“It’s remarkable that eight communities can get together and support a cause,” Solomon said.

During the negotiation process, the FAA assured D.C. residents that the flight path would have as little of an impact on them as possible. But when the path abruptly changed, citizens were not happy with officials’ dismissal of their concerns. The administration tried to argue that the planes’ modern engines would be less noisy than older engines, and that noise monitors hadn’t recorded a significant uptick in decibel levels since the routes changed.

“Those are points that obfuscate the real issue, which is that there’s more traffic going on over our neighborhoods and creating more noise,” Howar said.

A spokesperson for the FAA did not provide comment on the community groups’ issues on Tuesday.

Convincing the rest of the neighbors in the affected areas that the battle is worth fighting involves dismissing any lingering misconceptions about the source of the problem, Howar said. Some residents think there’s a curfew that prevents planes from flying overhead after a certain time or at all, Howar said, but there are no such restrictions. And as the airport’s traffic threatens to overtake that of Dulles International Airport in Virginia, the number of planes flying overhead will be higher than ever, according to media reports.

Hillandale Homeowners Association vice president Todd Daubert said none of the parties involved in the litigation are particularly keen on an extended legal battle, nor do they feel that one should have been necessary in the first place. But if the administration isn’t willing to listen to their demands, Daubert said, legal action will inevitably ensue.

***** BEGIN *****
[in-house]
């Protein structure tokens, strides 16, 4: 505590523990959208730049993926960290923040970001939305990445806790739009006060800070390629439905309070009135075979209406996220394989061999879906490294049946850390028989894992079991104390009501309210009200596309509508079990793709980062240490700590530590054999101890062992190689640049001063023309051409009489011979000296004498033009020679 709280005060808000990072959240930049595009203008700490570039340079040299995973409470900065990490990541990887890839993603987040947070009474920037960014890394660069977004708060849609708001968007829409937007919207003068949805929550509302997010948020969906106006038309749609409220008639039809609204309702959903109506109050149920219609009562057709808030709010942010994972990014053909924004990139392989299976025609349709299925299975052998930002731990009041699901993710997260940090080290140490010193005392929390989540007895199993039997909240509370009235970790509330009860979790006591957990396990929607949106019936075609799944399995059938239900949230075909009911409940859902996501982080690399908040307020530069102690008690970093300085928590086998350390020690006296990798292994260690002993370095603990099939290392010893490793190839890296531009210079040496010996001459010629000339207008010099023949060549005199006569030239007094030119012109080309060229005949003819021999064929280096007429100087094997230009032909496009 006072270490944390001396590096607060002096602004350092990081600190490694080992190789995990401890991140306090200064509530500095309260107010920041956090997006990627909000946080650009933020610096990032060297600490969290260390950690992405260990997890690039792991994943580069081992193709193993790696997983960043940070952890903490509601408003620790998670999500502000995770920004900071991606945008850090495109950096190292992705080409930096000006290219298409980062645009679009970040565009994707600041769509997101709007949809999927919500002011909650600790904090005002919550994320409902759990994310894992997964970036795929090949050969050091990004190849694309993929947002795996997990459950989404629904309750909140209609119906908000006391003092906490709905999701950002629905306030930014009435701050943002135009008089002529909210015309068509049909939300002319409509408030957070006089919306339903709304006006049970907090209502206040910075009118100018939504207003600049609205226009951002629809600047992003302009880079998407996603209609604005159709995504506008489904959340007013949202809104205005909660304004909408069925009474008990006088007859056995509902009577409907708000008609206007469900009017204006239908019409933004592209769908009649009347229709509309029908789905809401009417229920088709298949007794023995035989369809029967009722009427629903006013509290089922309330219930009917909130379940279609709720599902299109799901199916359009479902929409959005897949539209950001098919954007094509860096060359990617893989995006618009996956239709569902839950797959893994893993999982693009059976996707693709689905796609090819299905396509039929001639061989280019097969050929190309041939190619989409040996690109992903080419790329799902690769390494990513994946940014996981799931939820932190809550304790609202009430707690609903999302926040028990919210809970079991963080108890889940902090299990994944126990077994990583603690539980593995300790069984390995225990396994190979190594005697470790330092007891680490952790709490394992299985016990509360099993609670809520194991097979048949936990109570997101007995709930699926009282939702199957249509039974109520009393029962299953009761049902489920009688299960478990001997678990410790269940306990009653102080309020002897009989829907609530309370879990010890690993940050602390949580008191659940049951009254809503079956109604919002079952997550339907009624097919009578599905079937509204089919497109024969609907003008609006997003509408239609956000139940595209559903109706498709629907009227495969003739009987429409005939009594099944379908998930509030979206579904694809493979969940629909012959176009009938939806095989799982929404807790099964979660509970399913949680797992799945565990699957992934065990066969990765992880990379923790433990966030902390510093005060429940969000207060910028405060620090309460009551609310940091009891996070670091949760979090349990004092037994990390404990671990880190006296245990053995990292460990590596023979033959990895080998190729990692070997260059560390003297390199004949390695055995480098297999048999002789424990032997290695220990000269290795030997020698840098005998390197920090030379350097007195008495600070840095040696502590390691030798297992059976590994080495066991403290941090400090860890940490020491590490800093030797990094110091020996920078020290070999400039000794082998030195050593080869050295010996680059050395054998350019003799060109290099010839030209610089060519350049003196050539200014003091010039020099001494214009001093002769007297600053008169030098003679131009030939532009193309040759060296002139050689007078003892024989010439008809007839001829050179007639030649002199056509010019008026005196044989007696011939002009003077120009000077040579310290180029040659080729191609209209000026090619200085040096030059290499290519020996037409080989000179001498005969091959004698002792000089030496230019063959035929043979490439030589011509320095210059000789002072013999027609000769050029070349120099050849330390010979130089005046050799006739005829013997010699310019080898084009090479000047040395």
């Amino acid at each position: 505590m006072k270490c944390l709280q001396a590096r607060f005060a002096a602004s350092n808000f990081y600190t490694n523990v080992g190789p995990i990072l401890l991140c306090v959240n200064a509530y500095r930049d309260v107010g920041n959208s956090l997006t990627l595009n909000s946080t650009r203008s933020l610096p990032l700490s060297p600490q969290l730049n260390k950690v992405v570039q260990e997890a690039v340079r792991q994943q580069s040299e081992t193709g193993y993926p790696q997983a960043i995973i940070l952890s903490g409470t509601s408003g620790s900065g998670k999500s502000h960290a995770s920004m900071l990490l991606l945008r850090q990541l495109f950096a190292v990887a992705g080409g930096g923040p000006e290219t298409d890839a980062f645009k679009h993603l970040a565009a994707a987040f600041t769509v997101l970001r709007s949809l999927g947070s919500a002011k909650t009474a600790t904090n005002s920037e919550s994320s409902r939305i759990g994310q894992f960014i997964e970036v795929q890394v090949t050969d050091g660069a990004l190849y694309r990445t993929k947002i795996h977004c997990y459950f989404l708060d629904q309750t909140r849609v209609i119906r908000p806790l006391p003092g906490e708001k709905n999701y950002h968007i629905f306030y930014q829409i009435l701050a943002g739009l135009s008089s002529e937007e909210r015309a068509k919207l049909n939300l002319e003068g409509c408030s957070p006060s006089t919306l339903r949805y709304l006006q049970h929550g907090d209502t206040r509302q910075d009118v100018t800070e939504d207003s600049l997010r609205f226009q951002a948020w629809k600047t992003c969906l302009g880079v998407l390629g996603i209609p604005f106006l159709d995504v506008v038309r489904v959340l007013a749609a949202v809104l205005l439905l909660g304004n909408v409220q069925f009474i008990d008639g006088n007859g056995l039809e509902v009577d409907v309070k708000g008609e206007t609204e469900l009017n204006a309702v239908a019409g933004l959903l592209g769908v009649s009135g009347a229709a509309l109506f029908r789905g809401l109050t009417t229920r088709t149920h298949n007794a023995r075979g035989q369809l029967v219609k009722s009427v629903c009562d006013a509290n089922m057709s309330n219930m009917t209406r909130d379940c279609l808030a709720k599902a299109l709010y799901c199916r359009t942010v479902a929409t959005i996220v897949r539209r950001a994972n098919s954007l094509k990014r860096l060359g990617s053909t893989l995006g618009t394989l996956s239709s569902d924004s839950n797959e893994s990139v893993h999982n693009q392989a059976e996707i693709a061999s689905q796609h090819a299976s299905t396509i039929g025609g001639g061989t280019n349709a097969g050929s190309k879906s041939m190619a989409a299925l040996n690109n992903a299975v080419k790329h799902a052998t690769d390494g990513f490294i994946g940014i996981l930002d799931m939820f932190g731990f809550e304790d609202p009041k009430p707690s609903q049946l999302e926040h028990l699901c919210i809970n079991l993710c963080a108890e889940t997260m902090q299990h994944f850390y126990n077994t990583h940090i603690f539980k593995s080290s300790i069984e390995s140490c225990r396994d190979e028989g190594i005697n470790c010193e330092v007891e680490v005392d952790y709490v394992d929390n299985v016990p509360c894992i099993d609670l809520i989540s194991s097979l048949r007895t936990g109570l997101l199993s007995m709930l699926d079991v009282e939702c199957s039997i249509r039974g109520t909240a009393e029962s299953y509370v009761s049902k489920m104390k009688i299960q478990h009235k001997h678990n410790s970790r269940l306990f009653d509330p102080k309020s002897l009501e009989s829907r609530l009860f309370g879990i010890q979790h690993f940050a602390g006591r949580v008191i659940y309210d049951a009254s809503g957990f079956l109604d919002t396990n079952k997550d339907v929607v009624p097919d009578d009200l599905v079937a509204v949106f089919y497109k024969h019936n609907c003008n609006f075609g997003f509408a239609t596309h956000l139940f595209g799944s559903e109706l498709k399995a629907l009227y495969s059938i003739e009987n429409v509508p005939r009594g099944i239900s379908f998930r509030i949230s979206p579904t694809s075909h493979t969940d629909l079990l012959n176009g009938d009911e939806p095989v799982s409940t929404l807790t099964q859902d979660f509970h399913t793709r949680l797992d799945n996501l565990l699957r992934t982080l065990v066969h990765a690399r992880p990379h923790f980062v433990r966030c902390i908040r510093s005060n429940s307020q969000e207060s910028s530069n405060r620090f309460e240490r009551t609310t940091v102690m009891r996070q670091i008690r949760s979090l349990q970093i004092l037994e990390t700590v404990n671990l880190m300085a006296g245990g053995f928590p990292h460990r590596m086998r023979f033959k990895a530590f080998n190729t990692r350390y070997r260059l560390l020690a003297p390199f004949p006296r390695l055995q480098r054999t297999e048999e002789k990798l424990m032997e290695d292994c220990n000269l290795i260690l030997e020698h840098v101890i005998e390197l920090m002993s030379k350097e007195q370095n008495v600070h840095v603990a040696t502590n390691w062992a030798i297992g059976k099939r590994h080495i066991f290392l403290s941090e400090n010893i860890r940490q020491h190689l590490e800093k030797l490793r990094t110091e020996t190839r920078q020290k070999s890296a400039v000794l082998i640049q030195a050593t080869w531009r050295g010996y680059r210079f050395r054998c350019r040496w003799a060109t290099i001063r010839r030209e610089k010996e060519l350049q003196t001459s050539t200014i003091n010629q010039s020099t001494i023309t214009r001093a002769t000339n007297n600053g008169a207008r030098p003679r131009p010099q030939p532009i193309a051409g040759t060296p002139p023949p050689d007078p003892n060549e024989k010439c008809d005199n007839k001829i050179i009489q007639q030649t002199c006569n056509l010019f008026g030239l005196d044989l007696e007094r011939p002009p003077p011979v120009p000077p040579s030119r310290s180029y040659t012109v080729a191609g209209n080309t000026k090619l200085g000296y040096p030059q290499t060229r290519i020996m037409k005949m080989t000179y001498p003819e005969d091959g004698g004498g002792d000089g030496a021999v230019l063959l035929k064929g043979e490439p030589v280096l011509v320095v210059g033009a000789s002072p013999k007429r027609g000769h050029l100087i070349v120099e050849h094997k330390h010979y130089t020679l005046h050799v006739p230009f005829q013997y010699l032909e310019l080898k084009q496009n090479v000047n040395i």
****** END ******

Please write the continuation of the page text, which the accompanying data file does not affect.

“The FAA is supposed to serve the public interest. They’re supposed to be serving us,” Daubert said. “The fact that they’ve gotten into a situation where they’re arguing with us shows that they’ve failed in their mission.”

Georgetown University joined the fight against the aviation administration upon recognizing that its community shared concerns with its neighbors, according to spokesperson Ryan King.

“Georgetown shares in the concerns of our neighbors on the impact of increased air traffic, especially early in the morning and late at night,” King wrote in an email. “We hope the Federal Aviation Administration (FAA) will conduct a further review of the consequences this increased traffic is having on the noise levels in our community and the potential impact on our campus and neighborhood’s historic buildings.”

Howar said she wishes the group didn’t have to take legal action.

“My hope is that the FAA will take note of the deep concern of the communities and the negative impact that their actions have had and they’ll voluntarily step back,” Howar said. “Nobody wants to continue with the litigation.”

Despite the potential for a protracted battle, Howar hopes that by acting together the community organizations will be able to successfully challenge the bureaucracy of a federal organization.

“I think we have a very big fight. But I think there are enough people who are really angry,” Howar said. “This is destroying the peace and quiet of our neighborhoods, and it’s basically an environmental nuisance. We didn’t come to it. It’s coming to us.”

This article appears in the Sept. 2 issue of The Georgetown Current newspaper.